Political Rewind: Missouri Minimum Wage Set to Increase

Our weekly roundup of Missouri political stories that hit the media this week.

Editor's Note: The following articles were aggregated from several news organizations in Missouri. You can read more about each story by clicking on the headline.

Lack of a Republican bench worries Sen. John Lamping (St. Louis Post-Dispatch)

Like many Republicans, state Sen. John Lamping of Ladue was disappointed in the election results in Missouri last week.

Though Republicans improved their already-strong majority in the Missouri House and retained their two-thirds majority in the Missouri Senate, they lost four of the five races for statewide offices.

Lamping, 50, is a relative newcomer to politics. After working in the financial industry in New York and St. Louis, he won the 24th District Missouri Senate seat in St. Louis County two years ago. He has an economic degree from Princeton and an MBA in finance from New York University.

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Todd Akin: 'I have a good sense of peace' (St. Louis Post-Dispatch)

Todd Akin returned to Congress this week after a Senate campaign that left him vilified for his verbal missteps and blamed for his role in the Republican Party's dismal showing in the elections.

He's worried now that the "fiscal cliff" negotiations will lead to stiff tax increases and has concerns about his own financial well-being, knowing he'll be out of work when the new Congress takes over in January.

Nonetheless, Akin, 65, is hopeful about what lies ahead. He said he is considering taking advantage of his new fame by writing a book — something Sen. Claire McCaskill, the victor in his race, also has discussed.

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Federal government tweaks health insurance exchange deadlines (St. Louis Post-Dispatch)

The federal government is tweaking its deadlines for states to decide how they want to move forward with health insurance exchanges that will be set up as part of the Affordable Care Act, but the change may have little impact on Missouri.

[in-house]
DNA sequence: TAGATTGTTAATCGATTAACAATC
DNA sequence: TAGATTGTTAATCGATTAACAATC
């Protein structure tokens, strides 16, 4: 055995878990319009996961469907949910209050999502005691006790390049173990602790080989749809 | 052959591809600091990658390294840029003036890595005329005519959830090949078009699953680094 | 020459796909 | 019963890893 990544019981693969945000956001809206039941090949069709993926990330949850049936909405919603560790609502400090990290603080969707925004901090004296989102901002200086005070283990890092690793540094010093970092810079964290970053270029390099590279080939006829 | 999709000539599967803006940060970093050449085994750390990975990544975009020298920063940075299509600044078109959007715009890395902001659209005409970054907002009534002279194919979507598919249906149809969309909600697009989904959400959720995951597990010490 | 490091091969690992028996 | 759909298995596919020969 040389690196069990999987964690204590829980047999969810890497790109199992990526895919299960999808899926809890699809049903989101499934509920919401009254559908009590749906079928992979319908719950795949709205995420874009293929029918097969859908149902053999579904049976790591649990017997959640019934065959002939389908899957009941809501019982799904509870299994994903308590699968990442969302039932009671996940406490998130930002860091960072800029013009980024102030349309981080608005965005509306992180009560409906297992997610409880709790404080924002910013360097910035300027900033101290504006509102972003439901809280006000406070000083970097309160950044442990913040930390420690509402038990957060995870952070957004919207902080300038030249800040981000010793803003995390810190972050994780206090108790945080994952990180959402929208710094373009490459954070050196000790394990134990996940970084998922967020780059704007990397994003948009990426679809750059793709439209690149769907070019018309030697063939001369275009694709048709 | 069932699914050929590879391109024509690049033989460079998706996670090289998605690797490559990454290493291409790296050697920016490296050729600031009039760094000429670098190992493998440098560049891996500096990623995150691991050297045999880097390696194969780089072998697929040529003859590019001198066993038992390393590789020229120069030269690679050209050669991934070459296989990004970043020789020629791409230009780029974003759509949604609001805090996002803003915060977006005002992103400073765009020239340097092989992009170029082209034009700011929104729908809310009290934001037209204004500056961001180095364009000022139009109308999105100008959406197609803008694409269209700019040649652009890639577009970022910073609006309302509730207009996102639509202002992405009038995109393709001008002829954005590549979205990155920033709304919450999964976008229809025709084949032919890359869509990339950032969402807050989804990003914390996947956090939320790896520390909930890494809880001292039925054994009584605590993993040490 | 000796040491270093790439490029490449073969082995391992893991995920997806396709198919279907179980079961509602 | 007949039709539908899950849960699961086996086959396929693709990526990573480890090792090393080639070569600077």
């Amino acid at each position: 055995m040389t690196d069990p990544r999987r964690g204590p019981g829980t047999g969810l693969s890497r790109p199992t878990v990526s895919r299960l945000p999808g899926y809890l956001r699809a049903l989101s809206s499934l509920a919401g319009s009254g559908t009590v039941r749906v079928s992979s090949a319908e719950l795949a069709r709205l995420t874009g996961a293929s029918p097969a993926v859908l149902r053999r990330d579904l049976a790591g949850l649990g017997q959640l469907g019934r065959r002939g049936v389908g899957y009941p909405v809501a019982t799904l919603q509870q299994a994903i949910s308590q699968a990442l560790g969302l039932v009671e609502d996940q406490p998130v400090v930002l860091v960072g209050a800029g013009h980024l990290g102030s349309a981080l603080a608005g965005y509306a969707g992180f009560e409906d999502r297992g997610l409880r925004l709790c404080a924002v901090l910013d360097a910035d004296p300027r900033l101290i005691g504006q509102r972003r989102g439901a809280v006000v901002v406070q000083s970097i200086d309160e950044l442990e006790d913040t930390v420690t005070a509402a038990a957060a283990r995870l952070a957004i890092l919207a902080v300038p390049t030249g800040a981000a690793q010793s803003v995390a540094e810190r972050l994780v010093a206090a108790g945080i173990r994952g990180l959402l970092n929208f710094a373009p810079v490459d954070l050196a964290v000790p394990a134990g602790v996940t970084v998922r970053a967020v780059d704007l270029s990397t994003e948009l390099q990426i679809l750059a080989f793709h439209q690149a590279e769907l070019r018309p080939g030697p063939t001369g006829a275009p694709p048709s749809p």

On Friday, U.S. Health and Human Services Secretary Kathleen Sebelius sent a letter to governors explaining that states must still declare by Friday whether they will create their own exchanges, but their larger blueprints for establishing the exchanges can now be turned in through Dec. 14.

States that want state/federal partnership exchanges will have until Feb. 15 to submit their proposals, and – as experts had predicted – states will be able to transition from federally-run to state-controlled exchanges down the road.

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Panel hears the good, and bad, of Missouri's approach to immigrants (St. Louis Beacon)

Stories of success -- and discrimination -- peppered the testimony of public officials, immigration experts and immigrants during a four-hour hearing before the Missouri Senate’s Blue Ribbon Panel on Immigration.

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Missing deadline won't prevent Missouri from setting up a health exchange (St. Louis Beacon)

Proposition E, approved by voters last week, closed the door on Missouri setting up its own health insurance exchange by January 2014. But some observers believe the state will pursue a federal option to set up its own exchange later.

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Business, worker groups split over pending increase in Missouri's minimum wage to $7.35 an hour (St. Louis Beacon)

On Jan. 1, Missouri's minimum wage will for the first time be higher than the federal minimum wage of $7.25 an hour. Missouri's will be 10-cents-an-hour higher. Business groups decry the event, while labor groups laud it.

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Ann Wagner grasps first rung of House GOP leadership ladder (St. Louis Beacon)

U.S. Rep.-elect Ann Wagner hit the ground running this week when GOP freshmen chose her to represent them at the House Republican leadership table. But she is promising to keep her feet firmly planted in her new congressional district in the St. Louis area.








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